Reuters blog archive
Jewish and Roman Catholic leaders reviewing their dialogue over the past four decades expressed concern on Wednesday that younger generations had little idea of the historic reconciliation that has taken place between them. The two faiths must keep this awareness alive at a time when the last survivors of the Holocaust are dying and both the Catholic and Jewish worlds are changing in significant ways, they said at the end of a four-day interfaith conference.
The International Catholic-Jewish Liaison Committee (ILC) met in Paris to discuss the future of the dialogue begun after the Catholic Church renounced its anti-Semitism and declared its respect for Judaism at the Second Vatican Council in 1965.
"We have new generations for whom the problems between Judaism and Christianity, especially the Shoah, are history," said Cardinal Kurt Koch, the top Vatican official for relations with Jews. "We can't leave that to history." Rabbi David Rosen of the American Jewish Committee said: "Today most young Catholics have no comprehension of how tragic the relationship in the past between Jews and Catholics was. Jews were viewed as the enemies of God, in league with the devil, responsible for the tragedies of the world," he said, but the Church now saw them as "dearly beloved elder brothers."
France's parliament opened debate on revising its bioethics laws on Tuesday amid protests that Roman Catholic Church lobbying had thwarted plans to ease the existing curbs on embryonic stem cell research. The bill, originally meant to update a 2004 law in light of rapid advances in the science of procreation, would also uphold bans on surrogate motherhood and assisted procreation for gays.
(Photo: Belgian Cardinal Godfried Danneels at a parliamentary committee hearing on child sexual abuse in the Belgian Catholic Church, in Brussels December 21, 2010./Francois Lenoir)
Belgium's former top Roman Catholic bishop told a parliamentary inquiry on Tuesday into the sexual abuse of children by clerics that he was not responsible for other Belgian bishops.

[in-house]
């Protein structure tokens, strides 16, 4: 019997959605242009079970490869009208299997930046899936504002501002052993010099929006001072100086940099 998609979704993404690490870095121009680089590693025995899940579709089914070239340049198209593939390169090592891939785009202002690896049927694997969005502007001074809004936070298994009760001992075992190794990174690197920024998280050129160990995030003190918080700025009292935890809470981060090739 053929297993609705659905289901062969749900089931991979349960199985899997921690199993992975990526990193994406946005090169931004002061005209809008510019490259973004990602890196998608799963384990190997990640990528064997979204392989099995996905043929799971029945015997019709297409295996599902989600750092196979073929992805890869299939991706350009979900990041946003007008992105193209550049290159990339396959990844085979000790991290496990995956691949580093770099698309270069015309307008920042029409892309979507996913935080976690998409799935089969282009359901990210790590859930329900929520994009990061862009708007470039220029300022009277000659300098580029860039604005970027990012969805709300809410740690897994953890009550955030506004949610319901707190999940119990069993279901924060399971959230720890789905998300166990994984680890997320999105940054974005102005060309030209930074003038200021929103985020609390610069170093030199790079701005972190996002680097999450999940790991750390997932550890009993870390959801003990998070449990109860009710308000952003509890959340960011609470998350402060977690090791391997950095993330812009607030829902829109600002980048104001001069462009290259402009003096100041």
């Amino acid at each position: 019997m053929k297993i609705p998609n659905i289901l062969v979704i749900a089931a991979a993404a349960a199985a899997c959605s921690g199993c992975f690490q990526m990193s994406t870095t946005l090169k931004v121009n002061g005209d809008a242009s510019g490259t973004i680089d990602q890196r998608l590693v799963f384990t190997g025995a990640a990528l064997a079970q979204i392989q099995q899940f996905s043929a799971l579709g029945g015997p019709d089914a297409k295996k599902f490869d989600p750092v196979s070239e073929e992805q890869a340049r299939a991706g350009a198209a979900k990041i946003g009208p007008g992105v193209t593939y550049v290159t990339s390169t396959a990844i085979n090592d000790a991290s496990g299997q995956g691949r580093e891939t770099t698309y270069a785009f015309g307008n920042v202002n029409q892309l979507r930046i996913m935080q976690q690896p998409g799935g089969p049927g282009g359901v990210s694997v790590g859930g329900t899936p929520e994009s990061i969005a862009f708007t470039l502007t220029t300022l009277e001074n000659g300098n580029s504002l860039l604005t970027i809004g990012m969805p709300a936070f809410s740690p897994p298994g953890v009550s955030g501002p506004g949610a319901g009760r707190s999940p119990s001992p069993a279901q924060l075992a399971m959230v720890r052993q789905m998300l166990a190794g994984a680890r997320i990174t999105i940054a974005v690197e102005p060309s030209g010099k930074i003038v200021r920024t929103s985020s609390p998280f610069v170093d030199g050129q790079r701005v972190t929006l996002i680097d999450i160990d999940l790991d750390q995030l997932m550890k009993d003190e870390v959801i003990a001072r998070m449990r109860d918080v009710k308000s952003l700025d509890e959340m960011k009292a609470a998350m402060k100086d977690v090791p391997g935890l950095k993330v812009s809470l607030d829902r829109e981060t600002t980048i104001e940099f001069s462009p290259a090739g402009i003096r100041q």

Belgium's lower house set up the inquiry to examine an issue that has rocked the Catholic Church worldwide and resulted in hundreds of victims coming forward. Widespread sexual abuse of minors by Belgian clerics drove at least 13 victims to suicide, a Church commission said in September, recording 475 cases.
Hungary's last communist leader János Kádár met a priest at his own request shortly before he died, former Hungarian Prime Minister Miklós Németh revealed on Tuesday, two decades after Kadar's death.
"Aunt Mariska (Kádár's wife) called me: 'My husband wants a priest' she said," Németh, who headed the country's last Communist-era government in 1988-1990, told Reuters.
The former head of Belgium's Roman Catholic Church, Cardinal Godfried Danneels, has admitted he made mistakes in dealing with a case of sexual abuse and should have demanded the resignation of the bishop involved.
In interviews published in the newspapers Het Laatste Nieuws and La Libre Belgique and the weekly magazine Knack on Wednesday, he described his failure to urge former Bruges Bishop Roger Vangheluwe to go as his "most serious error of judgement."
Are the Belgian judicial authorities gunning for Godfried? It looks like Cardinal Godfried Danneels, the popular grandfatherly Catholic prelate who stepped down in January as archbishop of Brussels-Mechelen after three decades, is the main target of the incredible "tomb raider" sweeps that shocked the Church last Thursday. The police who swooped down on the diocesan headquarters in Mechelen, Danneels's own apartment nearby and the offices of the Church commission on abuse in Leuven did not suspect the cardinal of abuse himself. But it seems the investigating magistrate behind the raid is convinced that Danneels hushed up cases during his long reign.